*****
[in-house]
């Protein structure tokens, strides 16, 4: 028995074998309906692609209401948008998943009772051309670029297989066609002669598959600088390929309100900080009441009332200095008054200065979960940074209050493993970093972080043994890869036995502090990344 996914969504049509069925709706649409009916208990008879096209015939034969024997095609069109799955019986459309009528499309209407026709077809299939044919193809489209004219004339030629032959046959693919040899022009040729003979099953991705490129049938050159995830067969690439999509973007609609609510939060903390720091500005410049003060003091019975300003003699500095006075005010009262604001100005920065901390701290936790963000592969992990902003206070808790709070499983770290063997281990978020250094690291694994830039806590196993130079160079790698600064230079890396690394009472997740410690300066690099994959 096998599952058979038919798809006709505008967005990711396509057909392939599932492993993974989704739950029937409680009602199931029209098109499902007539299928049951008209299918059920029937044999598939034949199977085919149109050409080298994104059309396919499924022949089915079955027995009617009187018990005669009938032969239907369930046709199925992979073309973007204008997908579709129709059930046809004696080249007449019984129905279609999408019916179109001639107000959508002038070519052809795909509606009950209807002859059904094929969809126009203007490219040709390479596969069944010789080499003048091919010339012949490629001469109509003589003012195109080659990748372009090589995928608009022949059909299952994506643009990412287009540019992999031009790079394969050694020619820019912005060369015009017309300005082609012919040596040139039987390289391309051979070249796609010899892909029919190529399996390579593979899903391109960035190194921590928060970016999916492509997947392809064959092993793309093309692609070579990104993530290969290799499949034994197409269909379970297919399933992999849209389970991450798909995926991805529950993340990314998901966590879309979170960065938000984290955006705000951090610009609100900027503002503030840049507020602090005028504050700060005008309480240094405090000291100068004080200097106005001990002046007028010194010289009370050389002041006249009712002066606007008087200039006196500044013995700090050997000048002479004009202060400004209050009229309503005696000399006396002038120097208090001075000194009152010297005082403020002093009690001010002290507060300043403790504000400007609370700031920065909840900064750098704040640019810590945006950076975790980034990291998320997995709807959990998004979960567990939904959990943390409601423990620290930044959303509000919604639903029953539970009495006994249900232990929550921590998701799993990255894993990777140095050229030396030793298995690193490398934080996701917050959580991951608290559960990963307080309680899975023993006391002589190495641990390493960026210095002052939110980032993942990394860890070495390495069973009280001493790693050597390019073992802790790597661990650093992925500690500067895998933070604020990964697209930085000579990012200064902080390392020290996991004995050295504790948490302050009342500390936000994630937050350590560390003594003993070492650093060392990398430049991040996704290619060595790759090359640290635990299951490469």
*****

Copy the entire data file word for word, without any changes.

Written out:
[in-house]
């Protein structure tokens, strides 16, 4: 028995074998309906692609209401948008998943009772051309670029297989066609002669598959600088390929309100900080009441009332200095008054200065979960940074209050493993970093972080043994890869036995502090990344 996914969504049509069925709706649409009916208990008879096209015939034969024997095609069109799955019986459309009528499309209407026709077809299939044919193809489209004219004339030629032959046959693919040899022009040729003979099953991705490129049938050159995830067969690439999509973007609609609510939060903390720091500005410049003060003091019975300003003699500095006075005010009262604001100005920065901390701290936790963000592969992990902003206070808790709070499983770290063997281990978020250094690291694994830039806590196993130079160079790698600064230079890396690394009472997740410690300066690099994959 096998599952058979038919798809006709505008967005990711396509057909392939599932492993993974989704739950029937409680009602199931029209098109499902007539299928049951008209299918059920029937044999598939034949199977085919149109050409080298994104059309396919499924022949089915079955027995009617009187018990005669009938032969239907369930046709199925992979073309973007204008997908579709129709059930046809004696080249007449019984129905279609999408019916179109001639107000959508002038070519052809795909509606009950209807002859059904094929969809126009203007490219040709390479596969069944010789080499003048091919010339012949490629001469109509003589003012195109080659990748372009090589995928608009022949059909299952994506643009990412287009540019992999031009790079394969050694020619820019912005060369015009017309300005082609012919040596040139039987390289391309051979070249796609010899892909029919190529399996390579593979899903391109960035190194921590928060970016999916492509997947392809064959092993793309093309692609070579990104993530290969290799499949034994197409269909379970297919399933992999849209389970991450798909995926991805529950993340990314998901966590879309979170960065938000984290955006705000951090610009609100900027503002503030840049507020602090005028504050700060005008309480240094405090000291100068004080200097106005001990002046007028010194010289009370050389002041006249009712002066606007008087200039006196500044013995700090050997000048002479004009202060400004209050009229309503005696000399006396002038120097208090001075000194009152010297005082403020002093009690001010002290507060300043403790504000400007609370700031920065909840900064750098704040640019810590945006950076975790980034990291998320997995709807959990998004979960567990939904959990943390409601423990620290930044959303509000919604639903029953539970009495006994249900232990929550921590998701799993990255894993990777140095050229030396030793298995690193490398934080996701917050959580991951608290559960990963307080309680899975023993006391002589190495641990390493960026210095002052939110980032993942990394860890070495390495069973009280001493790693050597390019073992802790790597661990650093992925500690500067895998933070604020990964697209930085000579990012200064902080390392020290996991004995050295504790948490302050009342500390936000994630937050350590560390003594003993070492650093060392990398430049991040996704290619060595790759090359640290635990299951490469």